Buddy McGirt considers Saturday’s IBF, WBA and WBO heavyweight title fight between Oleksandr Usyk and Daniel Dubois “real competitive” – as long as Dubois can fight at a high pace.
The two fight at Stadion Wroclaw in Poland, two days after Ukrainian Independence Day, on an occasion for which the 25-year-old Dubois is the significant underdog.
Dubois is fighting for the first time under his new trainer Don Charles. He has also recruited, to aid his preparations, Usyk’s former trainer James Ali Bashir.
Ukraine’s Usyk, 36, is regardless widely recognised as the world’s finest fighter, and to such an extent that there are those – unlike McGirt, the trainer of Dillian Whyte, and formerly of Derek Chisora, among Usyk’s former opponents – who expect him to win with ease.
“That’s a real competitive fight,” the American told ProBox TV. “I honestly like both guys.
“Dubois can hit; he’s a nice, come-forward puncher. But Usyk is like – it’s hard to explain, he’s like a big [Vasyl] Lomachenko. He moves a lot; he’s hard to hit. He doesn’t fight like a heavyweight; I would say he fights like a smaller guy. He comes in and he pops you; moves around.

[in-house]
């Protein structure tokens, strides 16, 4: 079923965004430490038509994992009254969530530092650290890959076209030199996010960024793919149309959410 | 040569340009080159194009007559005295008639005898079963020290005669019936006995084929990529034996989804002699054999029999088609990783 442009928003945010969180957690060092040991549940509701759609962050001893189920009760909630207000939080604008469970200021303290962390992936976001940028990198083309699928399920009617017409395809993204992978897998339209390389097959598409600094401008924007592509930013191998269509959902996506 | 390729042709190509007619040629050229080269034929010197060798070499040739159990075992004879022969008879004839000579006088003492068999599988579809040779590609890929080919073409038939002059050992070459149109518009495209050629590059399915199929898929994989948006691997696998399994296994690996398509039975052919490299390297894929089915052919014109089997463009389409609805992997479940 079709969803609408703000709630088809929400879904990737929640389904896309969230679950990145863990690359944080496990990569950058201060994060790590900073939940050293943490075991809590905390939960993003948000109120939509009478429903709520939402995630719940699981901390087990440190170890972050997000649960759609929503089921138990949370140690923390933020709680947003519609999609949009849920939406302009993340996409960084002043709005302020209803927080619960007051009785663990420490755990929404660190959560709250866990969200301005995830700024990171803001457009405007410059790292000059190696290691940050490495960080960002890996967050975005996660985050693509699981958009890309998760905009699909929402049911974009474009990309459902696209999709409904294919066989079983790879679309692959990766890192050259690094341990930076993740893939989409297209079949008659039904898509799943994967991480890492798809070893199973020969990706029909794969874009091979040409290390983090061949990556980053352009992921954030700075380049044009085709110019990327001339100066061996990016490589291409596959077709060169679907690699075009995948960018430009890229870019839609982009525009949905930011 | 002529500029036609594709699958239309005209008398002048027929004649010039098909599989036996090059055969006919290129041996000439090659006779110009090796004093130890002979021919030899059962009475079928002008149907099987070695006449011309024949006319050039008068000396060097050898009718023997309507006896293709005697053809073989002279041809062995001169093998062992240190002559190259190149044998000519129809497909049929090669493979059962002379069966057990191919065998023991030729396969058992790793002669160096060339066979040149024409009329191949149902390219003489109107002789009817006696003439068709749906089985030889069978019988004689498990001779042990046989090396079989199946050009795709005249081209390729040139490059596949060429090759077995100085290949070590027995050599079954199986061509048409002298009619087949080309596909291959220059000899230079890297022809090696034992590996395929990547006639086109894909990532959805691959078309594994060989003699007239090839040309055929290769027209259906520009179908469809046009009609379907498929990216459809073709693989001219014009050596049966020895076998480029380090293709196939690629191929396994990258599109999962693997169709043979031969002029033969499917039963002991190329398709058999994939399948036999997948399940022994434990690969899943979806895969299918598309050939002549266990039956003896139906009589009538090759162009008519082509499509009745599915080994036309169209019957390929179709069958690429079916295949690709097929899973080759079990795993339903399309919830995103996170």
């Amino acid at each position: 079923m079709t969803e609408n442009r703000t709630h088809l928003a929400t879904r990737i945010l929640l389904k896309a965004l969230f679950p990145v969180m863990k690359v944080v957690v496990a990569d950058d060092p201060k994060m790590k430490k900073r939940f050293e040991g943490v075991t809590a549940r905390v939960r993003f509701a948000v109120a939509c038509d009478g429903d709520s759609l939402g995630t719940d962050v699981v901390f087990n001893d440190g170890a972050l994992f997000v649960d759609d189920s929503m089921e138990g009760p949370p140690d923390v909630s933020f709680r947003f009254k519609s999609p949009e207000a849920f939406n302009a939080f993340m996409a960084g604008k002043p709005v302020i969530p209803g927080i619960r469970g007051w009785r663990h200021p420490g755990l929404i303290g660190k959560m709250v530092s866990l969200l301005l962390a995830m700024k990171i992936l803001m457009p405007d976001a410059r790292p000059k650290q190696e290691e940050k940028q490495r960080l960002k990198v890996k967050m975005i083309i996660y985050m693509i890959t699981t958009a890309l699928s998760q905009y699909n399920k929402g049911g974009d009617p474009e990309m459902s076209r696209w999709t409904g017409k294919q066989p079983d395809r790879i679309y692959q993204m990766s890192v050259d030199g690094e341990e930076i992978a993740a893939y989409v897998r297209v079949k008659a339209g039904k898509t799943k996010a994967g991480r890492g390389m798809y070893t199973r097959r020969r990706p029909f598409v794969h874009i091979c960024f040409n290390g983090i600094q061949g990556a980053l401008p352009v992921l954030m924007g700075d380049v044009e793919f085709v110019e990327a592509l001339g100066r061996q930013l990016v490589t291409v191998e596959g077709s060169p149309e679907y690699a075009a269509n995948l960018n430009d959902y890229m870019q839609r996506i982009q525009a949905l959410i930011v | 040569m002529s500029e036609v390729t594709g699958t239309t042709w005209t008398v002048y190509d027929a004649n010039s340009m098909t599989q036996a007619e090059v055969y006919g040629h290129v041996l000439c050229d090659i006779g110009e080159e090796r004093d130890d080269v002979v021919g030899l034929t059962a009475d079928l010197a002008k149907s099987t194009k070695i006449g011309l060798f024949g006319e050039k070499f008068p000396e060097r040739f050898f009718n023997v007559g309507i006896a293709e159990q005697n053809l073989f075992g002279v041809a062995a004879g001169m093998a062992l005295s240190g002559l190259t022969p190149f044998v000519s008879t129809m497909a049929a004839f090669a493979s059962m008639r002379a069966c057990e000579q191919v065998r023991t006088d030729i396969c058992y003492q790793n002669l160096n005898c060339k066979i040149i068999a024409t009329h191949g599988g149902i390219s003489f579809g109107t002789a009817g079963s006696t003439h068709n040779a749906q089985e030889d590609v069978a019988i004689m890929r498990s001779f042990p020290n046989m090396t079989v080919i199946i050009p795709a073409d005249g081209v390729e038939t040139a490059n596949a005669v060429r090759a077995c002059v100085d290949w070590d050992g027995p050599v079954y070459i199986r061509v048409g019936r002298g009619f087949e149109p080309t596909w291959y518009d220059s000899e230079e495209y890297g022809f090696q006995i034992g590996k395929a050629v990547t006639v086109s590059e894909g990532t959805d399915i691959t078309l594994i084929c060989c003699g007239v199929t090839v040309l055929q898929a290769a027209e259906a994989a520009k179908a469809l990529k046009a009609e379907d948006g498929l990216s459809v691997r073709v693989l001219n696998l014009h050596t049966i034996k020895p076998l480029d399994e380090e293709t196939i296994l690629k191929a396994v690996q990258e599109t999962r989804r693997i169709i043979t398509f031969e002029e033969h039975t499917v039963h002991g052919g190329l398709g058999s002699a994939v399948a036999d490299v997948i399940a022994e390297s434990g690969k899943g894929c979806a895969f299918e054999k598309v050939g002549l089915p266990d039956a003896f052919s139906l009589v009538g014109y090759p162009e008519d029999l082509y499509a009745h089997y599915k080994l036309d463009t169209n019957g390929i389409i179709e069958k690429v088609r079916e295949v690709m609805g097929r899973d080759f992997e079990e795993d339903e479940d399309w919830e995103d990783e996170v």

“Dancing around the ring – he’s not really standing still letting you get punches off. Usyk is a hard fight, and if you don’t have the stamina to keep up with him, he’s gonna destroy you.”
McGirt had been training Whyte for a fight with Anthony Joshua and Callum Smith to challenge Artur Beterbiev until Whyte’s failed drugs test led to his being replaced as Joshua’s opponent by Robert Helenius and an injury to Beterbiev forcing that fight's postponement until January.
When Joshua was still preparing for Whyte – in what represented his second fight under his new trainer Derrick James – he said that Whyte was continuing to change trainers because those trainers were struggling to improve him, and asked of those comments, the experienced McGirt responded: “Well, if I’m not mistaken he’s been changing trainers as well, so [laughs] – I guess they’re in the same boat when it comes to that.
“[Whyte] didn’t get that far without being able to fight. I mean, I just saw little things – I thought that once we fight we can work on. Little defensive things, and setting up shots, you know? Dillian’s looking for the bomb, every punch. And it’s like, ‘You ain’t gotta look for the bomb every punch; you gotta set it up sometimes’.
“You know, he was doing very well. I mean sometimes he gets where he wants to knock a guy out, and he’ll throw a punch from Mississippi to London, you know what I mean? On the other hand, you know, he’ll look at me and laugh. He’ll throw a wild punch, look at me and laugh.”